There's an interesting and very thorough preprint at bioRxiv looking at the genomic structure of Kets, the last nomadic hunter-gatherers of Siberia. From the paper:
Based on all analyses, we can tentatively model Kets as a two-way mixture of East Asians and ANE. Therefore, ANE ancestry in Kets can be estimated using various f4-ratios from 27% to 62% (depending on the dataset and reference populations), vs. 2% in Nganasans, 30 ‒ 39% in Karitiana, and 23 ‒ 28% in Mayans (Suppl. file S7, see details in Suppl. Information Section 8). Integrating data by different methods, we conservatively estimate that Kets have the highest degree of ANE ancestry among all investigated modern Eurasian populations west of Chukotka and Kamchatka. We speculate that ANE ancestry in Kets was acquired in the Altai region, where the Bronze Age Okunevo culture was located, with a surprisingly close genetic proximity to Mal'ta. Later, Yeniseian-speaking people occupied this region until the 16th-18th centuries. We suggest that Mal'ta ancestry was later introduced into Uralic-speaking Selkups, starting to mix with Kets extensively in the 17-18th centuries.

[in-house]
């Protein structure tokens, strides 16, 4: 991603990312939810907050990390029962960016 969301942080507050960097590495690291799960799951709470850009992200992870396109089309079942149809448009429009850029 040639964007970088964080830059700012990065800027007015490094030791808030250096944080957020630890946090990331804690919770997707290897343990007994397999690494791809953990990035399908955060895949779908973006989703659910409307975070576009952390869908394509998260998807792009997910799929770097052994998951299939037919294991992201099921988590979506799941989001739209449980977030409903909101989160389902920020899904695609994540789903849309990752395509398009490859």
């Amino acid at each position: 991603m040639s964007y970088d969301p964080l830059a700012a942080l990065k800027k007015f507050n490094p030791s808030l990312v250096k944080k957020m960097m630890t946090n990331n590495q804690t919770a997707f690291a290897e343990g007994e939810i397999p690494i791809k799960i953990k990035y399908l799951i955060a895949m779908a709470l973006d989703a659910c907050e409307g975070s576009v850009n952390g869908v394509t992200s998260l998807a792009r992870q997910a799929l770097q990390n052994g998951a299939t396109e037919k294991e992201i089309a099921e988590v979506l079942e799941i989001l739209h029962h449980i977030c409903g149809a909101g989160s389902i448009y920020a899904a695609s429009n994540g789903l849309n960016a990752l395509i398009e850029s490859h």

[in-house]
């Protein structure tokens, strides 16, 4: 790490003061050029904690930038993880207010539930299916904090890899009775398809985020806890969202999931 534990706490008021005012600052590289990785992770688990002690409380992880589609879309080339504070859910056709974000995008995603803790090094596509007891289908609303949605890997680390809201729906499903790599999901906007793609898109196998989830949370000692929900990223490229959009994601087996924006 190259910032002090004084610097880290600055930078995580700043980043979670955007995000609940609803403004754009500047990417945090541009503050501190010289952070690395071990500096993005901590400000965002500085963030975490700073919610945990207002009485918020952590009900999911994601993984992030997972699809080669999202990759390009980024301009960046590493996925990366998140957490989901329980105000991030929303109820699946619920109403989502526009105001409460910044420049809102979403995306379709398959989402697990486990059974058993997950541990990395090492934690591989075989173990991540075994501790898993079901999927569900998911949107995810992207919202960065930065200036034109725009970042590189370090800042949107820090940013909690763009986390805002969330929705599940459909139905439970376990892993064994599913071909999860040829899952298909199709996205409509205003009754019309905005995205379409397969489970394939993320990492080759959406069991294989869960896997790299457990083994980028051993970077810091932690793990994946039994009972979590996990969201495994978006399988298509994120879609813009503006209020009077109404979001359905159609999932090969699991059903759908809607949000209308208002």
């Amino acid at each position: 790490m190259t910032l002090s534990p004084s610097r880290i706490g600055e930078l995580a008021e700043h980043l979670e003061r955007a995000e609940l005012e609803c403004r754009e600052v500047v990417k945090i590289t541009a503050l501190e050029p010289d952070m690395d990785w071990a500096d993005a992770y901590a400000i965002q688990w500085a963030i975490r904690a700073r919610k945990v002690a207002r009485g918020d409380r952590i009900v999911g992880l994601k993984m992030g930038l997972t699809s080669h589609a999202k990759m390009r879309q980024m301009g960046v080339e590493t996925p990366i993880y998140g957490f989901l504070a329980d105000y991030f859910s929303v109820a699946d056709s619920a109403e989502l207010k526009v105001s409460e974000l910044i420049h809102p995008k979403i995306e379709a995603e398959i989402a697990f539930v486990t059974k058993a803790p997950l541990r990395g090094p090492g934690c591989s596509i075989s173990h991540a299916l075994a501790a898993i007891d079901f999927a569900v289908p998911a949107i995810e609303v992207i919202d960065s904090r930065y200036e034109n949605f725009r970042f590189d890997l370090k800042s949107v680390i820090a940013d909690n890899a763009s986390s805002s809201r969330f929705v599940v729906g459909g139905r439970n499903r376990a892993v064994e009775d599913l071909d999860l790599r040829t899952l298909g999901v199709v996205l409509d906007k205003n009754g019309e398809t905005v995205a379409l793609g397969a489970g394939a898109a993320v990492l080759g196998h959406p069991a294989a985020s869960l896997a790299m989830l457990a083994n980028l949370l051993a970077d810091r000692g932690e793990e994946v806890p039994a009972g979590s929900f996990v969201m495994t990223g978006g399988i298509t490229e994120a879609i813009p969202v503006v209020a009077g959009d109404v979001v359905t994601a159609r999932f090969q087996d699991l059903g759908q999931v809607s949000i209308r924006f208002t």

I'd say these findings make a lot of sense. Below is a spatial map put together by Sergey, based on my K8 model, showing the distribution of ANE across much of Eurasia. Note the ANE peak of around 28% among the Kets.
Flegontov et al., Genomic study of the Ket: a Paleo-Eskimo-related ethnic group with significant ancient North Eurasian ancestry, bioRxiv, Posted August 13, 2015, doi: http://dx.doi.org/10.1101/024554